Had a similar issue with the photo ipod. my solution involved giving the batteries a bit of a charge so the ipod would boot up and start charging from the 5v usb.
Did the same thing with an ipod touch 2g. The thing was given to me totally dead, but after charging it slowly from its original voltage (2.0ish) to 3.5, it woke up and began to charge via usb. After getting below 2.5v, it should have lost most of its capacity permanently, but ironically, it is in better shape than my other ipod touch that never had that problem.
Oh, please be careful doing anything like this. If any cell has dropped below 2.8v it is considered damaged and should be disposed of. He should be getting 18volts out of that pack in a discharged condition. If he is getting 11v the entire pack is probably toast and charging it could result in a fire. Thats WHY the circuit is there.
The pack is configured as 3s2p, 3 cells in series * 2 cells in parallel. Discharged voltage is ~9v, and I’ve seen no reason to think that a pack that is down to 2v/cell needs to be junked, provided the drop from ~2.8 down to 2 happened through gradual self discharge. The thing is, you can’t really trust the series voltage on an pack that’s been sitting around a long time. I’ve had old dell packs that were near 2v in series where some of the cells had reversed polarity, and other cells that were just fine and above 3v.
It wouldn’t be 18 voly, in all of those packs the standard config is 3 cells in series. it’s just two strings of 3 in parallel!
nice! after reading this, i tried the same on a “dead” nokia battery: with a bench power supply i recharged the naked battery to 3.8v, but the terminal would still be 0. connecting the *negative* side on the terminal to the negative of the battery fixed it.
Points to Mike for using the verb “bork” in the post.
People! You _can_ do this (as I have on RC batteries) but it’s not a good idea on anything that you might leave unattended. Lithium batteries are insanely temperamental. These circuits are there for your protection, not because some company is trying to force you to buy ‘their’ brand.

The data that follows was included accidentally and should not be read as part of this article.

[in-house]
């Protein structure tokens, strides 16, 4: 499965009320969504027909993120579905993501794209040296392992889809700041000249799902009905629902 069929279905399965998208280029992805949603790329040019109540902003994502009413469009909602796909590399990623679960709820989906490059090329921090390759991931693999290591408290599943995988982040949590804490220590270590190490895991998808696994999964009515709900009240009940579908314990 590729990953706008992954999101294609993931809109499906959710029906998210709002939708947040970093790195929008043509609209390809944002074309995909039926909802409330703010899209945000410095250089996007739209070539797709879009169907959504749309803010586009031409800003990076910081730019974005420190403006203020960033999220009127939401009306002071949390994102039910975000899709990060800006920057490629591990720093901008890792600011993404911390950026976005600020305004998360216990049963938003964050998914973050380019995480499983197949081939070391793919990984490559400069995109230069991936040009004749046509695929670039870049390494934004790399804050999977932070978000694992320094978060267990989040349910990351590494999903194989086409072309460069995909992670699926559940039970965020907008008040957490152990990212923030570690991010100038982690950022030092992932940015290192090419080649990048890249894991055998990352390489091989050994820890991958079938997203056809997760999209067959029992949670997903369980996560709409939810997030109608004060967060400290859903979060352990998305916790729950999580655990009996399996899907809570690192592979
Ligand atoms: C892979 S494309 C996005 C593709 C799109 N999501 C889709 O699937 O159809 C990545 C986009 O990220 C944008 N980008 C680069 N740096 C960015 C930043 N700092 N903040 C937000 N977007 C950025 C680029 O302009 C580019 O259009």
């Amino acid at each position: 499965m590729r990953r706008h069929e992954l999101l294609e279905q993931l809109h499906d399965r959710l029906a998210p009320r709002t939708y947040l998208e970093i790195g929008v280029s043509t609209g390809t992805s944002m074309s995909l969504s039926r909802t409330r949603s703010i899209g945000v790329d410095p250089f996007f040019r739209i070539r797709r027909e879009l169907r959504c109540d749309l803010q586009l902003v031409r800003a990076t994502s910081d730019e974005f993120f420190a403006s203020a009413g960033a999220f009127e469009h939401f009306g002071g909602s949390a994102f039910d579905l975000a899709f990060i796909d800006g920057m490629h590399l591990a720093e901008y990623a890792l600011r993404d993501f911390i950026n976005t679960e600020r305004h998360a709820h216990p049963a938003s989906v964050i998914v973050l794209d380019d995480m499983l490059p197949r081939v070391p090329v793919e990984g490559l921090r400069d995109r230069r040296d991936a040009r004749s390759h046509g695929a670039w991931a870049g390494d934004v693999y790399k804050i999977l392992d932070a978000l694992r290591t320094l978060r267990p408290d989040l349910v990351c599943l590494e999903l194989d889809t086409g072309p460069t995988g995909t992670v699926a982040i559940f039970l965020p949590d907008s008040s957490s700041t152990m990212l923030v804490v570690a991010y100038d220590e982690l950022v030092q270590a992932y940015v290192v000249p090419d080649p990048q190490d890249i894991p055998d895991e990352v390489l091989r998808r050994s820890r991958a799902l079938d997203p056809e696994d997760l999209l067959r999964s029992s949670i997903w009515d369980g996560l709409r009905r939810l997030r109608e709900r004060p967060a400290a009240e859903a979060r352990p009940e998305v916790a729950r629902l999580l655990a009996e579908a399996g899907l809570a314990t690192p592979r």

My Sony Ericsson X1 keeps “over-discharing” its battery to about 3.3 volts, and refuses to charge it. Nothing that a 5V supply, a 1 ohm resistor and a ammeter can’t fix… 1.5 A for about 20 to 40 seconds is usally enough to bring the voltage back to a level where the phone will start charging it. I should probably be a little more patient and use a 10 ohme resistor, though…
Thanks Mika! I have a Makita cordless drill battery that I couldn’t get back up after replacing one of the cells. I’ll give this a try. Makes perfect sense.
just worked on a motorola bt61. thanks.
I hope you know those chips are for safety and do what they suppose to
Your car’s hood is there for safety, so you should never open it? Sure, caution is warranted, but there’s no reason to discard an entire pack for one aged cell. I don’t think I’d go to this sort of trouble to make it work, but props to those who do.
i wouldn’t do it either, but placing some of theese in a transformer box with some circuitry could make a good external baterry, not as nice and powerfull as those factory made ones. but it would be very cheap….in fact free, as you would have thrown them anyway,
I agree with the warnings above.
Letting a lithium ion battery discharge below a certain voltage causes permanent damage.
If that battery is then recharged, there is a possibility it may fail in catastrophic manner, catching on fire and/or exploding.
Manufacturers wisely choose to prevent this possibility with an undervoltage lockout circuit; not only for their own protection against lawsuits, but for their customers’ safety.
The lockout is typically set to be overly cautious. If you choose to bypass it, most of the time nothing bad will happen. But you are still taking a risk by doing so, and you should be prepared for the worst. Especially since burning lithium ion batteries *cannot* be extinguished by any means! I would at very least recharge/discharge for a few cycles while attended. Look for signs that cells might be swelling. Do it somewhere you can handle an unextinguishable fire.
These warnings should be integrated into the article. ☺
I was aware of the undervoltage panic state; but not of how to reset it. Thanks for the tip!
Everyone do be careful, though; Li-ion cells can become very nasty beasties. (See various warnings in others’ comments.) Any battery that you wake up from this state should never be charged unattended, and charging should be done in a fireproof (not merely resistant) environment.